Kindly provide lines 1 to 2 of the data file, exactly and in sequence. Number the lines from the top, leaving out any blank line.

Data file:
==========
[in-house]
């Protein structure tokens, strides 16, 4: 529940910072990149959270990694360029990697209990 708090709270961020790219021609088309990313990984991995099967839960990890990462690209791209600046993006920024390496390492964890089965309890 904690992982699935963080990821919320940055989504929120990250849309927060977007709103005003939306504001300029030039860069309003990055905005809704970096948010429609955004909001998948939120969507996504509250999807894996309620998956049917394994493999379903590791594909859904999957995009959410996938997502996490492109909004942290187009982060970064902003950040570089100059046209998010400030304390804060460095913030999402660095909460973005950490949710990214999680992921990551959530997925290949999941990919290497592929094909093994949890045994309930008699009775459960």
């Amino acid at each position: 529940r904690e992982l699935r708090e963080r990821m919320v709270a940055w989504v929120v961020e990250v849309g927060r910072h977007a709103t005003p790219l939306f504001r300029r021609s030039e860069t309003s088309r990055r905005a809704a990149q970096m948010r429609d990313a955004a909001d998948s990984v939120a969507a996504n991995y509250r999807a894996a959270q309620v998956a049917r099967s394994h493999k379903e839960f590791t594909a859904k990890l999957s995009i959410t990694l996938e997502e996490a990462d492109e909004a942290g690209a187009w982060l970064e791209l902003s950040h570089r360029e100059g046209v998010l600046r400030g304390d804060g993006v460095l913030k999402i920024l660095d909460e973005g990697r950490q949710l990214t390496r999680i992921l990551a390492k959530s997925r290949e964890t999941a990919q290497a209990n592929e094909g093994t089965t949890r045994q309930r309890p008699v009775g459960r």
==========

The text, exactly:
[in-house]
């Protein structure tokens, strides 16, 4: 529940910072990149959270990694360029990697209990 708090709270961020790219021609088309990313990984991995099967839960990890990462690209791209600046993006920024390496390492964890089965309890 904690992982699935963080990821919320940055989504929120990250849309927060977007709103005003939306504001300029030039860069309003990055905005809704970096948010429609955004909001998948939120969507996504509250999807894996309620998956049917394994493999379903590791594909859904999957995009959410996938997502996490492109909004942290187009982060970064902003950040570089100059046209998010400030304390804060460095913030999402660095909460973005950490949710990214999680992921990551959530997925290949999941990919290497592929094909093994949890045994309930008699009775459960």